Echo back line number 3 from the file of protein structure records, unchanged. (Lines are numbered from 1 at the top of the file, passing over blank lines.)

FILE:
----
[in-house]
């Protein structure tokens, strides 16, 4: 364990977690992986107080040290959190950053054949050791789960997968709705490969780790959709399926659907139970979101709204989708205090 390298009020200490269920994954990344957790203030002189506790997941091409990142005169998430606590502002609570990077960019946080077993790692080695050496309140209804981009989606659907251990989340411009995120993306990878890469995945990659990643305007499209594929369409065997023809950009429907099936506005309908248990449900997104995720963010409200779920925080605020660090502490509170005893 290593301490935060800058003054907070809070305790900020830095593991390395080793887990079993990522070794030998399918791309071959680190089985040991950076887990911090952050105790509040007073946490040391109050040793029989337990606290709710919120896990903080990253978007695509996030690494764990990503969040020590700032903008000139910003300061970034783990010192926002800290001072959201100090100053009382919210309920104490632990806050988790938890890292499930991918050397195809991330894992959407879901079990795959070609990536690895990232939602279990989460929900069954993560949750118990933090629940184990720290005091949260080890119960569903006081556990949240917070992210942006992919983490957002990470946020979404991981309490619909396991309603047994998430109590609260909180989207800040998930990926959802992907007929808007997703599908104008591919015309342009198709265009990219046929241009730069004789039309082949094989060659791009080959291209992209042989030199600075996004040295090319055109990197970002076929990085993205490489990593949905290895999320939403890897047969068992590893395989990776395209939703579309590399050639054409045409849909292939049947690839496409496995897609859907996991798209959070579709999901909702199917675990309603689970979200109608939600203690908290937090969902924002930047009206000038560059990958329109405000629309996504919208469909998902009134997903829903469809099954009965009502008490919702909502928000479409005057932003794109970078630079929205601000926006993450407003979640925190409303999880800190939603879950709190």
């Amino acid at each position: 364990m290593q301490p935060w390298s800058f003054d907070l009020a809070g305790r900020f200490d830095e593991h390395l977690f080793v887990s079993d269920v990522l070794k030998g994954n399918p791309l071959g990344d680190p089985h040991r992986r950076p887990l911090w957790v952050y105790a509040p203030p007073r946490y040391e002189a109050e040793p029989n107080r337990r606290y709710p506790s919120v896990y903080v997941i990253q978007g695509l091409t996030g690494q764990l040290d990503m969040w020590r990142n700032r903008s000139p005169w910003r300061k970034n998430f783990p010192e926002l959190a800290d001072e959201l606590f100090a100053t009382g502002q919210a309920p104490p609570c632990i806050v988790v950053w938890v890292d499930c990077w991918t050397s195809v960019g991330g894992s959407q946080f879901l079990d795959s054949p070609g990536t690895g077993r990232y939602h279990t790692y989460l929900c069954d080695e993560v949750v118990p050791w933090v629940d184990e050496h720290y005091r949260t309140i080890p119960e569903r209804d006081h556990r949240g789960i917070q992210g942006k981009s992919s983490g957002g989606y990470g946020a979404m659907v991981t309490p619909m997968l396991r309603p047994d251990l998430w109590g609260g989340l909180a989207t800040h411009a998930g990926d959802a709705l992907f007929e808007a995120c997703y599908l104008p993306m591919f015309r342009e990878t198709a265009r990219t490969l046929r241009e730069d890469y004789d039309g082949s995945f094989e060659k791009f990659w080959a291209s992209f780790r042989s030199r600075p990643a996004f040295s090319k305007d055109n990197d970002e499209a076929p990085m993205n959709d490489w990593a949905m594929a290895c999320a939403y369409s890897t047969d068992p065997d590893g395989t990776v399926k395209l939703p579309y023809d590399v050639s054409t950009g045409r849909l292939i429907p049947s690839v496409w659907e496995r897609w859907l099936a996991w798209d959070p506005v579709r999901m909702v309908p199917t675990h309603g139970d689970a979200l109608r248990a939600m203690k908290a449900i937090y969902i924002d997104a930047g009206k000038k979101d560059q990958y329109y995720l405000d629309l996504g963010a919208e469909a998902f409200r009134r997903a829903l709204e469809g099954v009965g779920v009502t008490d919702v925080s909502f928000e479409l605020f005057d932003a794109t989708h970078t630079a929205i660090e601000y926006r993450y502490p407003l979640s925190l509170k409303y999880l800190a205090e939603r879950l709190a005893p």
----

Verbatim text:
């Amino acid at each position: 364990m290593q301490p935060w390298s800058f003054d907070l009020a809070g305790r900020f200490d830095e593991h390395l977690f080793v887990s079993d269920v990522l070794k030998g994954n399918p791309l071959g990344d680190p089985h040991r992986r950076p887990l911090w957790v952050y105790a509040p203030p007073r946490y040391e002189a109050e040793p029989n107080r337990r606290y709710p506790s919120v896990y903080v997941i990253q978007g695509l091409t996030g690494q764990l040290d990503m969040w020590r990142n700032r903008s000139p005169w910003r300061k970034n998430f783990p010192e926002l959190a800290d001072e959201l606590f100090a100053t009382g502002q919210a309920p104490p609570c632990i806050v988790v950053w938890v890292d499930c990077w991918t050397s195809v960019g991330g894992s959407q946080f879901l079990d795959s054949p070609g990536t690895g077993r990232y939602h279990t790692y989460l929900c069954d080695e993560v949750v118990p050791w933090v629940d184990e050496h720290y005091r949260t309140i080890p119960e569903r209804d006081h556990r949240g789960i917070q992210g942006k981009s992919s983490g957002g989606y990470g946020a979404m659907v991981t309490p619909m997968l396991r309603p047994d251990l998430w109590g609260g989340l909180a989207t800040h411009a998930g990926d959802a709705l992907f007929e808007a995120c997703y599908l104008p993306m591919f015309r342009e990878t198709a265009r990219t490969l046929r241009e730069d890469y004789d039309g082949s995945f094989e060659k791009f990659w080959a291209s992209f780790r042989s030199r600075p990643a996004f040295s090319k305007d055109n990197d970002e499209a076929p990085m993205n959709d490489w990593a949905m594929a290895c999320a939403y369409s890897t047969d068992p065997d590893g395989t990776v399926k395209l939703p579309y023809d590399v050639s054409t950009g045409r849909l292939i429907p049947s690839v496409w659907e496995r897609w859907l099936a996991w798209d959070p506005v579709r999901m909702v309908p199917t675990h309603g139970d689970a979200l109608r248990a939600m203690k908290a449900i937090y969902i924002d997104a930047g009206k000038k979101d560059q990958y329109y995720l405000d629309l996504g963010a919208e469909a998902f409200r009134r997903a829903l709204e469809g099954v009965g779920v009502t008490d919702v925080s909502f928000e479409l605020f005057d932003a794109t989708h970078t630079a929205i660090e601000y926006r993450y502490p407003l979640s925190l509170k409303y999880l800190a205090e939603r879950l709190a005893p």